Carroll County is no stranger to field hockey success, with nine combined state championships over the past eight seasons. And with the end of another year less than one week away, two teams are poised to add more titles to the list.
Westminster gets Carroll’s first crack at a 2019 state finalist when the Owls (12-5) face Huntingtown (15-0) in a Class 3A semifinal Wednesday night at 7:30 at Paint Branch High School. Liberty (16-0) is up next, with the Lions taking on Patuxent (12-3) on Thursday night at 7:30 in a 1A state semifinal at Paint Branch.
The Lions won the 2A state title last season, and claimed a 1A crown in 2016. Westminster hasn’t won a state championship since 2014, but the Owls earned three of their nine titles over a five-season stretch (2010-14). Expectations are always high across the county, with both Liberty and Westminster adopting a “States or Bust” attitude.
Brenda Strohmer is in her eighth year as Lions coach, and when she arrived the goal was to turn around a program that wallowed at the bottom of the county standings. This year marks Liberty’s fourth consecutive trip to the state tournament.
“We were happy to score a goal,” Strohmer said about those early seasons. “When I first started coaching ... we won two games our first year. Just to score a goal was huge. [Now] we’ve got six [players] that have been in [four straight state playoffs]. It is a good feeling. It’s exciting.
"I like that we set goals for ourselves and we strive to meet them. States is everyone’s goal.”
Caroline Evans, a senior forward, leads Liberty in scoring with 35 points (13 goals, nine assists), and junior Kayleigh Ward is next with 30 (13, four). Sophomore Caitlynn Szarko (21 points) and senior Meghan Huey (18) chip in too, among others. The Lions have 11 shutouts on defense as well, with senior Mikayla Bull (75 saves) in goal.
Strohmer said winning created buzz around the program. More players took up club field hockey and competed year-round. The area rec programs helped bolster the high school numbers. Soon the Lions weren’t just taking anyone cut from other sports programs at the school, they were contending with the rest of Carroll.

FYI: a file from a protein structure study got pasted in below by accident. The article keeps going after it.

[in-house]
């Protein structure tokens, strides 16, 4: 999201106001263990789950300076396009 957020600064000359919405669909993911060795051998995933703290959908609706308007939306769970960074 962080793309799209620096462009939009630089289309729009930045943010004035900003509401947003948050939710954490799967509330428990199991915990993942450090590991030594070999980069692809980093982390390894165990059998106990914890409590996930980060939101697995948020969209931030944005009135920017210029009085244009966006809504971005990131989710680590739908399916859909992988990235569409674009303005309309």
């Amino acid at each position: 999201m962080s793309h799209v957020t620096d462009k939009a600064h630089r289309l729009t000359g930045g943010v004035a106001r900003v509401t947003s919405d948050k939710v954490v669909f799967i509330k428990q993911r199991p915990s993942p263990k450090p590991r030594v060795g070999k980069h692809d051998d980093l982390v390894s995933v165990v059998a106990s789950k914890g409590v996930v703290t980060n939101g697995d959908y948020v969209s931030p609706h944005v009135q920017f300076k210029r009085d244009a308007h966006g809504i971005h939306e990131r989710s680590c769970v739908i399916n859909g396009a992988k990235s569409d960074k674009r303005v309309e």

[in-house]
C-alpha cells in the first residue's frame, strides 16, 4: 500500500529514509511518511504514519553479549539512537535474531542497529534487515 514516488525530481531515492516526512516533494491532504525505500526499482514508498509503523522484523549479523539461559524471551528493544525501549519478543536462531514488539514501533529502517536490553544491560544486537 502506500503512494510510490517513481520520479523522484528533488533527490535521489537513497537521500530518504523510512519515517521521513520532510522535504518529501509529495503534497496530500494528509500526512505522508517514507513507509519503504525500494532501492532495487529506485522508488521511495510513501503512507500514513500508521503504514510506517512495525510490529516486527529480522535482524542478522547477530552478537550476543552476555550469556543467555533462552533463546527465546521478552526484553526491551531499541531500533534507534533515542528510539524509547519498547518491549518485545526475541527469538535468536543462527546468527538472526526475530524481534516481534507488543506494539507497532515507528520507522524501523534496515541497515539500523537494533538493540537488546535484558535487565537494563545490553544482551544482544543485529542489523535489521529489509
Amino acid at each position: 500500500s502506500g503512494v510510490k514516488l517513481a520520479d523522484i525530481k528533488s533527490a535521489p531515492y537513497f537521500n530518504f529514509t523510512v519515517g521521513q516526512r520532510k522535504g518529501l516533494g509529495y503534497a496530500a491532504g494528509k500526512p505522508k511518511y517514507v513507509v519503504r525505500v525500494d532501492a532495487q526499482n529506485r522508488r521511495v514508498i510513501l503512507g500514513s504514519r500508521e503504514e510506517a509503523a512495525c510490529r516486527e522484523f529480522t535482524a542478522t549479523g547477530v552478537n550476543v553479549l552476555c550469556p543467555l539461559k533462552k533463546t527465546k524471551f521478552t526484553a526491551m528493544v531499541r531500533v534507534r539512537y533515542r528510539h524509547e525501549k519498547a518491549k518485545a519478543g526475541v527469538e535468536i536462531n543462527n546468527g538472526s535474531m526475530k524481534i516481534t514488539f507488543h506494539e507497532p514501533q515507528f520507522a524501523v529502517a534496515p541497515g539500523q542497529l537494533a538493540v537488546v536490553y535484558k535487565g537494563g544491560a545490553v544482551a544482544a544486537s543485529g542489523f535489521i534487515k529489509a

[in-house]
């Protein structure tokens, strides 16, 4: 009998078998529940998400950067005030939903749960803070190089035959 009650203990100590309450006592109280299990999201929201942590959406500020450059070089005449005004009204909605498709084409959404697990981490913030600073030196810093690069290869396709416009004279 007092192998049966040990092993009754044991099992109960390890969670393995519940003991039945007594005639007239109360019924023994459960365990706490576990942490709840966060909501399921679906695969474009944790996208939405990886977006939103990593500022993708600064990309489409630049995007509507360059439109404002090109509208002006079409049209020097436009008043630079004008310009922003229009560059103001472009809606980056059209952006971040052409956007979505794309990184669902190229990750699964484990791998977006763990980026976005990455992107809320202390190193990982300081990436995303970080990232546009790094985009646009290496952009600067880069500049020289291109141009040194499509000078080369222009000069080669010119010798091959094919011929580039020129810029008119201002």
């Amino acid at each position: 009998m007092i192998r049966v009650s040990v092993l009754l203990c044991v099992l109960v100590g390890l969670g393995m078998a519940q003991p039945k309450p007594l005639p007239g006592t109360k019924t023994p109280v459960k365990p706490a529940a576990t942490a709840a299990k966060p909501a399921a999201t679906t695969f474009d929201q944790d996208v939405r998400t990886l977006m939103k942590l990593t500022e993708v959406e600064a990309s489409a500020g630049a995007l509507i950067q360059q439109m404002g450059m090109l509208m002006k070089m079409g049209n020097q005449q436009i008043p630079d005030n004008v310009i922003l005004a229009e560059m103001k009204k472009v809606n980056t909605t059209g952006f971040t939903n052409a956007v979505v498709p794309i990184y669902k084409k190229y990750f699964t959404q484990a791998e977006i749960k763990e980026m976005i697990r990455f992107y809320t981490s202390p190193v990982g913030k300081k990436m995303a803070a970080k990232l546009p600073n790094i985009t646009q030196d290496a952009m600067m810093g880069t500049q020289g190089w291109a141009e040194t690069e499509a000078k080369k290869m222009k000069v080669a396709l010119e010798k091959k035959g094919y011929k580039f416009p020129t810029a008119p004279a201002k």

“The fact that the mentality has changed, and these girls have changed it,” Strohmer said about her veterans, nine seniors in all. “The group before these seniors, and these seniors, is what changed the mentality and the expectation for Liberty field hockey. If you’re coming out for Liberty field hockey, you’re coming out to win that state championship. You’re not coming out just to play field hockey."
The Lions face a Pautxent team that survived its state quarterfinal last Saturday against Francis Scott Key, winning 1-0 in double overtime. The Panthers won a state title in 2017 and are making their fifth state semifinal appearance in a row.
Liberty shared a practice field with Westminster on Tuesday at Western Regional Park so each county team could prepare for its state semifinal matchup. Owls coach Laurie Naill said being able to fine-tune some things against an opponent, albeit in friendly fashion, should serve her team well.
Defense has carried Westminster throughout the year, but its offense seems to be coming around at the right time. Junior forward Kirby Henneman has 11 goals, as does senior forward Audrey Detrow. Jess Kent, a freshman, has eight goals and eight assists, while fellow freshman Miranda Moshang has seven assists.
“I think they’re all finally working together,” Naill said. “That Mount Hebron game [a 2-0 win in the regional final Oct. 30] was the best game that we’ve played so far. And if they can just hone in on that, that would be amazing.”
Huntingtown got past C. Milton Wright 1-0 in its state quarterfinal and is back in the state final four for the first time since 2015.
Westminster captured its 28th regional title last week, second most in Maryland public-school history. Five years have passed since the Owls’ last state championship, something of which Naill said her players are well aware. Team goals haven’t changed much since Naill played field hockey at Westminster (Class of 1993).
“The expectation is up here from the get-go,” Naill said, raising her hand above her head. “We actually just talked about that the other day in practice, the fact that the last time we won states was 2014. So it’s been a while. I think they understand that and they realize that."